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Carcharodontosaurus

The Carcharodontosaurus is a huge carnivorous theropod dinosaur that lived at the same time and in the same parts of North Africa as the popular Spinosaurus and the giant prehistoric crocodile Sarcosuchus, the 10-ton SuperCroc. Its name, which means "sharp-toothed lizard" immediately evokes that of the greatest predator of the ocean: the Carcharodon Carcharias, the Great White Shark. It has been named because of its long triangular sharp teeth that are similar to those found in the jaw of the sea monster.

Often regarded as the African T-Rex by many dinosaur lovers, Carcharodontosaurus is not as well known as the famous Laramidia beast nor as its related cousin from Argentina, the 10-ton theropod Giganotosaurus. As much as it is possible to deduce from available fossil evidence, the gigantic carcharodontosaurid dinosaurs of Africa and America (such as Carcharodontosaurus, Acrocanthosaurus and Giganotosaurus) were all distant descendants of the common theropod Allosaurus, the apex predator of Upper Jurassic North America and Western Europe. The evolutionary precursors of Allosaurus itself are more mysterious and can be traced tens of millions of years earlier when the first true dinosaurs began to clearly distinguish themselves from the archosaurs in South American regions during the Middle Triassic.

Holotype fossil destroyed by bombing in Munich

The Carcharodontosaurus not only share the tropical oasis of Morocco with Spinosaurus but it also had other things in common with the greatest carnivore of all time: both have been discovered by the German paleontologist Ernst Stromer von Reichenbach and their holotype specimens were both destroyed during Allied raid on the German city of Munich. Since that time, paleontologists have had to settle for plaster replicas of the original bones and an almost complete skull also discovered in Morocco in 1995 by American globe-trotter and paleontologist Paul Sereno.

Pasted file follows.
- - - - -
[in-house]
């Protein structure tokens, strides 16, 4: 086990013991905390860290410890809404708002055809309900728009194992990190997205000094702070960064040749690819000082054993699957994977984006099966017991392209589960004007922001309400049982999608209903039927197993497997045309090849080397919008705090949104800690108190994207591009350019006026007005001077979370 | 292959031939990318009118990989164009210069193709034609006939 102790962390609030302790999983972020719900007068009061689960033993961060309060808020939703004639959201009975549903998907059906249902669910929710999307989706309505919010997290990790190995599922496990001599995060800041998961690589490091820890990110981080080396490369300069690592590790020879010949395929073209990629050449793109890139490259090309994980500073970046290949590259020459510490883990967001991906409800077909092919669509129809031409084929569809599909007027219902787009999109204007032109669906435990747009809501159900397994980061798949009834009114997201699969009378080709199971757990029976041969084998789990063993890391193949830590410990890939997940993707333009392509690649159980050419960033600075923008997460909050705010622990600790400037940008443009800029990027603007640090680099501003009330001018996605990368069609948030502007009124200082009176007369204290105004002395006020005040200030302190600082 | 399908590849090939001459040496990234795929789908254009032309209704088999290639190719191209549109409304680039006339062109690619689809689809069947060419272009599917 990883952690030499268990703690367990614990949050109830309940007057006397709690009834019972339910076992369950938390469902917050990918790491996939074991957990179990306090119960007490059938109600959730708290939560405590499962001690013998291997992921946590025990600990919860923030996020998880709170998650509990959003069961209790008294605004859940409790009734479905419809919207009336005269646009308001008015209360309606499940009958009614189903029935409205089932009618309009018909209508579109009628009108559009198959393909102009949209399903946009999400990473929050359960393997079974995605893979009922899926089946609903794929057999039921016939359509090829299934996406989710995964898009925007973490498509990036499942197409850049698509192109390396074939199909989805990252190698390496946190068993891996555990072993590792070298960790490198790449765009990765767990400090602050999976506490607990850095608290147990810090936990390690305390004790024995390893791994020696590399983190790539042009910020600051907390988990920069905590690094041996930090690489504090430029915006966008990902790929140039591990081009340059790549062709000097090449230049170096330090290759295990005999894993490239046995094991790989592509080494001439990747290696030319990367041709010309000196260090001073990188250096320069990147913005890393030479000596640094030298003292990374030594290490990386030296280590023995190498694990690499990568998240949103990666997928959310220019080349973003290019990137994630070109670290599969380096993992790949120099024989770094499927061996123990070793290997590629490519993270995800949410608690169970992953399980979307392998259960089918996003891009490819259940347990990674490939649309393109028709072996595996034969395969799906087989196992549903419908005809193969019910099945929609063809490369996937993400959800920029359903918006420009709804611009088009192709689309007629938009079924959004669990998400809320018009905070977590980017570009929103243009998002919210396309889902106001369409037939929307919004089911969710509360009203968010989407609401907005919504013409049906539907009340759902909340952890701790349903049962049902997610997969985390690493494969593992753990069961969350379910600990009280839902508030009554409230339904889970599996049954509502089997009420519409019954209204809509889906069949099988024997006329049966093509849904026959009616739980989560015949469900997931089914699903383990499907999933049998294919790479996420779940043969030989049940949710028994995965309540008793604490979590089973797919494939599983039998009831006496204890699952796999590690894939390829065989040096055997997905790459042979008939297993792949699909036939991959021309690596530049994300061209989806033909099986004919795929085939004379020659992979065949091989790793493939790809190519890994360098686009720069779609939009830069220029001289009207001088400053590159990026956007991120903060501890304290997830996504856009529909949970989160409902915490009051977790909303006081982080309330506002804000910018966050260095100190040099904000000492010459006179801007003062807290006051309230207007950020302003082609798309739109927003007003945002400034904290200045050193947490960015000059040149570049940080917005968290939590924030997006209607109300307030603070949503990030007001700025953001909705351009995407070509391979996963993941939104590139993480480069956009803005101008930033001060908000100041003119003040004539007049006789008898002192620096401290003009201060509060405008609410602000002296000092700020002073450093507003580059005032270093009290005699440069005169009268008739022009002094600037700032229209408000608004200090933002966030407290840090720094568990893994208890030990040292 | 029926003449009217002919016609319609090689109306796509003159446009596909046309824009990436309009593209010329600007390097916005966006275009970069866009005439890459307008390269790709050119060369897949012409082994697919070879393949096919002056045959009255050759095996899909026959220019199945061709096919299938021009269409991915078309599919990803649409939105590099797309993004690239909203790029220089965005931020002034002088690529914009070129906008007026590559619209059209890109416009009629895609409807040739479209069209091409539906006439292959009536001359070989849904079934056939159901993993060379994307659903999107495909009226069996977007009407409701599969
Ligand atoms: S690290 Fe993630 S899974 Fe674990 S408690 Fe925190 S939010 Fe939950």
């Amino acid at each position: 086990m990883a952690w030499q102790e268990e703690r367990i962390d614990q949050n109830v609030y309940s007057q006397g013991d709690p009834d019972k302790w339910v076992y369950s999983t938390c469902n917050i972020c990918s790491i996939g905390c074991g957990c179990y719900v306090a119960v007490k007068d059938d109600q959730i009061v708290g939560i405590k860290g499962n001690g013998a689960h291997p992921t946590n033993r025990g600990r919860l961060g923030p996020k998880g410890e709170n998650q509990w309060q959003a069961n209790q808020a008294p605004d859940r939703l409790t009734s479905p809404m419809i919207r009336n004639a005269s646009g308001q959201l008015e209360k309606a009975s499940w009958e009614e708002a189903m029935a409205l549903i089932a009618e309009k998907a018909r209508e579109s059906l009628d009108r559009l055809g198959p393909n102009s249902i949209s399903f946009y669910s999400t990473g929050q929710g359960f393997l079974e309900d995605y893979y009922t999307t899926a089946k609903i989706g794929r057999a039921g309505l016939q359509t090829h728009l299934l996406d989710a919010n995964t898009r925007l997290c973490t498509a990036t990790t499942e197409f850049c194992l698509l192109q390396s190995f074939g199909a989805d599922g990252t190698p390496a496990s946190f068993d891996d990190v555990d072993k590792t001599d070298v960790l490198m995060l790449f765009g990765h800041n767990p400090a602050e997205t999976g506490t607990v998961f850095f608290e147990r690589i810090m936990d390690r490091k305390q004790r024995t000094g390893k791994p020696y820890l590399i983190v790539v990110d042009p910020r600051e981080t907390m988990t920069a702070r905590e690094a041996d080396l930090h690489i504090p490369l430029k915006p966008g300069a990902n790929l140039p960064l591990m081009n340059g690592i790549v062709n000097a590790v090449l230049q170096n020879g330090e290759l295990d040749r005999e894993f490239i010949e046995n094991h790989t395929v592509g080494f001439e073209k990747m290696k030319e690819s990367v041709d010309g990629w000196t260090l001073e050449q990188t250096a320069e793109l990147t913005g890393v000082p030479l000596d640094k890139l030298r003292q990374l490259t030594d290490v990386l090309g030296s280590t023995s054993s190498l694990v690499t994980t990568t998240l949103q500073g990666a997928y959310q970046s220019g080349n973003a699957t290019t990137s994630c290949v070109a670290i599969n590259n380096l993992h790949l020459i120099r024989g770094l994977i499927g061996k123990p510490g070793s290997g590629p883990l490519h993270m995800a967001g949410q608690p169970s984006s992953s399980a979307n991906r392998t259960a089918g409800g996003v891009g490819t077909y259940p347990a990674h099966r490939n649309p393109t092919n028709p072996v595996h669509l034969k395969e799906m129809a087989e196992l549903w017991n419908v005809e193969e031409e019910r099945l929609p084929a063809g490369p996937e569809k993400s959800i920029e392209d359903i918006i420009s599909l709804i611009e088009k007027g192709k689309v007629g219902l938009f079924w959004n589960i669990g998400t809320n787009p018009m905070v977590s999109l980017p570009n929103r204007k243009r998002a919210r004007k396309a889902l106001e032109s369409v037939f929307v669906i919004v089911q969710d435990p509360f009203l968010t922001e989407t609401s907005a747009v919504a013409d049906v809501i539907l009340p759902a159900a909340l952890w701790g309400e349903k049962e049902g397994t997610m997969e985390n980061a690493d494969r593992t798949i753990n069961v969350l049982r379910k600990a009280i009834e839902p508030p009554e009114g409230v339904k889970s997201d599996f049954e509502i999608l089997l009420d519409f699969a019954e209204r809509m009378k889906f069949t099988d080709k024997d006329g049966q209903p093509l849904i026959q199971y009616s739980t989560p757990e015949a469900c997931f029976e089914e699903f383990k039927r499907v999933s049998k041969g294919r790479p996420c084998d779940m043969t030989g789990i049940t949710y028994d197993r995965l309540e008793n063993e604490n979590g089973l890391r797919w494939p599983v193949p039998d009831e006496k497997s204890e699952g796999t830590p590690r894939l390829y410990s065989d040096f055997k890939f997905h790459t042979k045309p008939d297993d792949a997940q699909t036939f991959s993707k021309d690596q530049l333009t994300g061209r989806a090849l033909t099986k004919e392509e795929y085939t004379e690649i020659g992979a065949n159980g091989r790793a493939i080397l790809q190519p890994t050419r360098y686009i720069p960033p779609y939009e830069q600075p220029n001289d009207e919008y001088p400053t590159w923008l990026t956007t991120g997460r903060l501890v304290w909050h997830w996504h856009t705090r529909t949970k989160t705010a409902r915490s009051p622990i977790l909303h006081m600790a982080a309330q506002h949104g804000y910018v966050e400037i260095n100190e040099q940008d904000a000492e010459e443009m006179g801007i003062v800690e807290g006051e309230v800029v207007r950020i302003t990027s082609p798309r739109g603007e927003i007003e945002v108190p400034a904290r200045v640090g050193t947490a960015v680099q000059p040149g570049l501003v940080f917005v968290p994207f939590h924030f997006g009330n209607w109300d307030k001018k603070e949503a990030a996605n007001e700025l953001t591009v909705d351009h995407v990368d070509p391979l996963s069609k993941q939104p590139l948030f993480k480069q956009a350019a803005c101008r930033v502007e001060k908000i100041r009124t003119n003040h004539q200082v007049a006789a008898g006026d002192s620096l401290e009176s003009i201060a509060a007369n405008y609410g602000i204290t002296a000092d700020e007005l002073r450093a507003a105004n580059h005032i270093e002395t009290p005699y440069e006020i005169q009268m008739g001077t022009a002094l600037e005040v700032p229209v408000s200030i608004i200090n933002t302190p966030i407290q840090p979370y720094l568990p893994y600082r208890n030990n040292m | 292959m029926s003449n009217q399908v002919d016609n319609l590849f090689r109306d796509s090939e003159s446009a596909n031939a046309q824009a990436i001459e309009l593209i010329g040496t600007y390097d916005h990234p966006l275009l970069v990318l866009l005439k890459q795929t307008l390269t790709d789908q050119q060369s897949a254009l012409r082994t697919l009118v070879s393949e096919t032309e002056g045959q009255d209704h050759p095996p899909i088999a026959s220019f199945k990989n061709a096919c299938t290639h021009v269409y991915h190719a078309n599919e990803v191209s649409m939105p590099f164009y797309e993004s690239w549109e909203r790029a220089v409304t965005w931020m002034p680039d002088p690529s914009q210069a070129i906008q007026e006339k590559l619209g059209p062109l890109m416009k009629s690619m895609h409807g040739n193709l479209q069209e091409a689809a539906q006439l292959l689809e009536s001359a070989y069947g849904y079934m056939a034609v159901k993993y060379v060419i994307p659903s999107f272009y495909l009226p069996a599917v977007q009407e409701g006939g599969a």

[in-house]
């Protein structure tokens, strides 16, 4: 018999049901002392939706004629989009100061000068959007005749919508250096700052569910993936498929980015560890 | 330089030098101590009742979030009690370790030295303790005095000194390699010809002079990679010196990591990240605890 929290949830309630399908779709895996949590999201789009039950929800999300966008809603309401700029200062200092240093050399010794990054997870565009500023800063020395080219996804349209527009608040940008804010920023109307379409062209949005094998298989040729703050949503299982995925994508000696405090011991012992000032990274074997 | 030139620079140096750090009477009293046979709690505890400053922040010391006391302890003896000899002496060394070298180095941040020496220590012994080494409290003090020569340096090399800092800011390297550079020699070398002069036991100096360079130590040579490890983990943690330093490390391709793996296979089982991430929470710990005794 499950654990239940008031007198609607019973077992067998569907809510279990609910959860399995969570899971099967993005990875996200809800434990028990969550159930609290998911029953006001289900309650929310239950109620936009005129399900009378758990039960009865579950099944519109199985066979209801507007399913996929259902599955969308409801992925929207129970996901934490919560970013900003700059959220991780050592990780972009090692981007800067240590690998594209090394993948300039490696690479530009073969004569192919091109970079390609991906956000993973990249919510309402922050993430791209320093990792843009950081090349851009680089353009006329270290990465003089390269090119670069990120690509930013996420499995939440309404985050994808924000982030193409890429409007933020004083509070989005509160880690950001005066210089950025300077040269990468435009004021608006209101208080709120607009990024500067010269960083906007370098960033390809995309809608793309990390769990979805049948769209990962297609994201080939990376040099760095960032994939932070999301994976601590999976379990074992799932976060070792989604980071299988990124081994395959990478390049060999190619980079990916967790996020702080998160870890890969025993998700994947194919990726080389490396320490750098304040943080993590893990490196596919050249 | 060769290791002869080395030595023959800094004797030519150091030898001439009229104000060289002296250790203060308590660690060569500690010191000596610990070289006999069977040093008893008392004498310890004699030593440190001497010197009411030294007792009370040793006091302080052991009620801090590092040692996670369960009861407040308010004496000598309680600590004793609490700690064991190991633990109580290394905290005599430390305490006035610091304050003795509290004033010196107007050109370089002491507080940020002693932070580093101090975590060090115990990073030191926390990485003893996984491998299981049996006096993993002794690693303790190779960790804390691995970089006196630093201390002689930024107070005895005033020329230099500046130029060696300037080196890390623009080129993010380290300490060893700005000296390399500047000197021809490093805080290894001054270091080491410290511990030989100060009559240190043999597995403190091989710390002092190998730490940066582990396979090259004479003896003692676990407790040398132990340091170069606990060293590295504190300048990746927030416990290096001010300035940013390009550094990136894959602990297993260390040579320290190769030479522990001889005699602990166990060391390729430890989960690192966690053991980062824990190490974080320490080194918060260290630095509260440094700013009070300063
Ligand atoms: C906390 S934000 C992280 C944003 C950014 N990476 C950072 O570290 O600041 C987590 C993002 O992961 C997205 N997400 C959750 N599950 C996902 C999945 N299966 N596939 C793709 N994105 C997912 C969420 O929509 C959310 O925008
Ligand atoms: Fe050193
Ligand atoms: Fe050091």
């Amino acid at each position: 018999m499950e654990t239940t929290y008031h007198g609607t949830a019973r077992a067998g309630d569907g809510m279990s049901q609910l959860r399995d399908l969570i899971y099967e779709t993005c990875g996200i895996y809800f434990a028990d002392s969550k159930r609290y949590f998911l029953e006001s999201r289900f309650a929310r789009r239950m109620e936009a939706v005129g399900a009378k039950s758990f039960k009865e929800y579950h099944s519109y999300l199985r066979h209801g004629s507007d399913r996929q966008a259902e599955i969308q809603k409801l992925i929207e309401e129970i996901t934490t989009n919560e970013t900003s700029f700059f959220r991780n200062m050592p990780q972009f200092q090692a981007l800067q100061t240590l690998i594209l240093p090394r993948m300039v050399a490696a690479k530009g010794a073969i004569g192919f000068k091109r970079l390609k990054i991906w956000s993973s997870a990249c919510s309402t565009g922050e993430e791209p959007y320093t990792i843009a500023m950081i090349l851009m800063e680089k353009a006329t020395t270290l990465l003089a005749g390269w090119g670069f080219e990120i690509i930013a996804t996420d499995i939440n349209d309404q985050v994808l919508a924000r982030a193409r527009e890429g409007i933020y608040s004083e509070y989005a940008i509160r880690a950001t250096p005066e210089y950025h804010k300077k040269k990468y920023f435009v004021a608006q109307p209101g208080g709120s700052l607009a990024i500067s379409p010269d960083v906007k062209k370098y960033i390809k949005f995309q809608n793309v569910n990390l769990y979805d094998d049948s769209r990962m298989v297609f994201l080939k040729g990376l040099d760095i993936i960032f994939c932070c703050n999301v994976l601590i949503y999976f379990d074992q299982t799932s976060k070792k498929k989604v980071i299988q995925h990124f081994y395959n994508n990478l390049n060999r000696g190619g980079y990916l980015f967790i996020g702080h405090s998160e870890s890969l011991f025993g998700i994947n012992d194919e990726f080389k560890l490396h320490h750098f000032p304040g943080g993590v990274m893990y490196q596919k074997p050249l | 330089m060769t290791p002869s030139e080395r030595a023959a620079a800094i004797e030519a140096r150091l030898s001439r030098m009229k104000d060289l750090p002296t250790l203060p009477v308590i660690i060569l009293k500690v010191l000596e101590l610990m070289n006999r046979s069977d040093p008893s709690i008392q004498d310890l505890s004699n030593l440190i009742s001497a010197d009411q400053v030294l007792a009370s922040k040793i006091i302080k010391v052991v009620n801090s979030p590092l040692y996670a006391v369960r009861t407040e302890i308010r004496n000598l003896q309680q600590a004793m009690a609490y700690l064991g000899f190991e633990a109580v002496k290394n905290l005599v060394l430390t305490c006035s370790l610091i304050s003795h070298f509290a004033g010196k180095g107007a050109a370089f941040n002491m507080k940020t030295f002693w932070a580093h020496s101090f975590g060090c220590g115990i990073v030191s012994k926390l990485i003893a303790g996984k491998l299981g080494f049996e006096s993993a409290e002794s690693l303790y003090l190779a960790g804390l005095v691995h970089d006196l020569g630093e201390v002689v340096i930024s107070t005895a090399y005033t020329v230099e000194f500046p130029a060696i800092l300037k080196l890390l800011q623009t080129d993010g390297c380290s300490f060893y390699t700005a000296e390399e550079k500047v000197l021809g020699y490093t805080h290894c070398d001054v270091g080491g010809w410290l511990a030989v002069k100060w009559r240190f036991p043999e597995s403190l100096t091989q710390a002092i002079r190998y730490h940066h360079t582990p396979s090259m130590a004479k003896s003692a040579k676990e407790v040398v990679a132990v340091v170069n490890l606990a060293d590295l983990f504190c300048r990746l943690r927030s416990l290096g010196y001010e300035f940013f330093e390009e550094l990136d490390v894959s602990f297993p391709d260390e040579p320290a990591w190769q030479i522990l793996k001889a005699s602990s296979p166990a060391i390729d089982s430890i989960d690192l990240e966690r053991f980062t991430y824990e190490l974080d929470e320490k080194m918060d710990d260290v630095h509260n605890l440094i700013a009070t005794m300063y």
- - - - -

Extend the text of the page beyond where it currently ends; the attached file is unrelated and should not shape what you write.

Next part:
Since fossil evidence is so rare, Carcharodontosaurus is one of those dinosaurs whose length and weight are particularly difficult to estimate. Several decades ago paleontologists estimated that this dinosaur measured 40 feet from head to tail and weighed around 10 tons, making it as big or even bigger than the Tyrannosaurus Rex. Today, it is more modestly estimated that Carcharodontosaurus had a length of about 30 feet for a weight of 5 tons, a few tons lighter than the largest specimens of Tyrannosaurus.

Originally classified as a species of Megalosaurus

During a large part of the 19th century and the beginning of the 20th century, all the large carnivorous dinosaurs that had no distinguishing features were automatically classified as Megalosaurus species, the first identified theropod. This was also the case of Carcharodontosaurus, to which fossil hunters who discovered a tooth in 1924 in Algeria attributed the name of M. saharicus. A few years later, Ernst Stromer von Reichenbach renamed this dinosaur C. saharicus after discovering the bones of the holotype specimen.

There is a second species of Carcharodontosaurus, C. iguidensis, erected by Paul Sereno in 2007. C. iguidensis is almost identical to C. saharicus with the exception of the shape of the cervical cage and upper jaw.

The Middle Cretaceous, the golden age of large carnivores

The largest carnivorous dinosaurs of the Mesozoic era lived in Africa and South America during the Middle Cretaceous period. This means that the size and mass of theropods reached their peak a good 40 million years before the Cretaceous-Tertiary extinction. Carcharodontosaurus was closely related to one of the most massive predators of this time, Giganotosaurus. They undoubtedly had a common ancestor who lived at a time when South America and Africa were still part of the same mass of land. When these separated, different lineage developed. Tyrannosaurs such as the T-Rex are the only ones to have perpetrated the tradition of gigantism until the end of the Mesozoic era.

Carcharodontosaurus, a dimwit

Carcharodontosaurus skull with Paul Sereno

Like all his carnivorous fellows from Middle Cretaceous, Carcharodontosaurus was relatively dumb because the size of its brain was small relative to the rest of its body. The brain of Carcharodontosaurus had about the same proportions as that of Allosaurus, an ancestor who lived tens of millions of years earlier. The skull discovered by Paul Sereno in the 90s was 2 meters long - as large as that of a Tyrannosaurus - but the brain cavity was much smaller indicating that these theropod dinosaurs had gained intelligence over time.

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